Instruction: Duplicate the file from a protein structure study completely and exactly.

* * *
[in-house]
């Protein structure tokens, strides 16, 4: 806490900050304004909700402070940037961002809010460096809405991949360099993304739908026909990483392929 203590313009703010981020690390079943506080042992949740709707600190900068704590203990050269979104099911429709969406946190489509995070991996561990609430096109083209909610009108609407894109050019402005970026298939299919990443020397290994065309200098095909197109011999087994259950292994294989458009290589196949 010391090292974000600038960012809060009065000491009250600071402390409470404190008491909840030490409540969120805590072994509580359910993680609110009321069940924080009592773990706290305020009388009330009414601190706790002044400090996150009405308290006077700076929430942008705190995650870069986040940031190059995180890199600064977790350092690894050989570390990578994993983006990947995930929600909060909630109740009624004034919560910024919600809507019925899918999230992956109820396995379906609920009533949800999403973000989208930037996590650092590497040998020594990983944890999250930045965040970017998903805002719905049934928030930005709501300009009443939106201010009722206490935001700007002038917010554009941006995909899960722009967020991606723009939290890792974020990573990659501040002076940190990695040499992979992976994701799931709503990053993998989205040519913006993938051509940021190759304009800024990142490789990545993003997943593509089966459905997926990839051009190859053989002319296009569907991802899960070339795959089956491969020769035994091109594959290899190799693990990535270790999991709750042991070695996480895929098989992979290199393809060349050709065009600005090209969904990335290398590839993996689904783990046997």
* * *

[in-house]
């Protein structure tokens, strides 16, 4: 806490900050304004909700402070940037961002809010460096809405991949360099993304739908026909990483392929 203590313009703010981020690390079943506080042992949740709707600190900068704590203990050269979104099911429709969406946190489509995070991996561990609430096109083209909610009108609407894109050019402005970026298939299919990443020397290994065309200098095909197109011999087994259950292994294989458009290589196949 010391090292974000600038960012809060009065000491009250600071402390409470404190008491909840030490409540969120805590072994509580359910993680609110009321069940924080009592773990706290305020009388009330009414601190706790002044400090996150009405308290006077700076929430942008705190995650870069986040940031190059995180890199600064977790350092690894050989570390990578994993983006990947995930929600909060909630109740009624004034919560910024919600809507019925899918999230992956109820396995379906609920009533949800999403973000989208930037996590650092590497040998020594990983944890999250930045965040970017998903805002719905049934928030930005709501300009009443939106201010009722206490935001700007002038917010554009941006995909899960722009967020991606723009939290890792974020990573990659501040002076940190990695040499992979992976994701799931709503990053993998989205040519913006993938051509940021190759304009800024990142490789990545993003997943593509089966459905997926990839051009190859053989002319296009569907991802899960070339795959089956491969020769035994091109594959290899190799693990990535270790999991709750042991070695996480895929098989992979290199393809060349050709065009600005090209969904990335290398590839993996689904783990046997």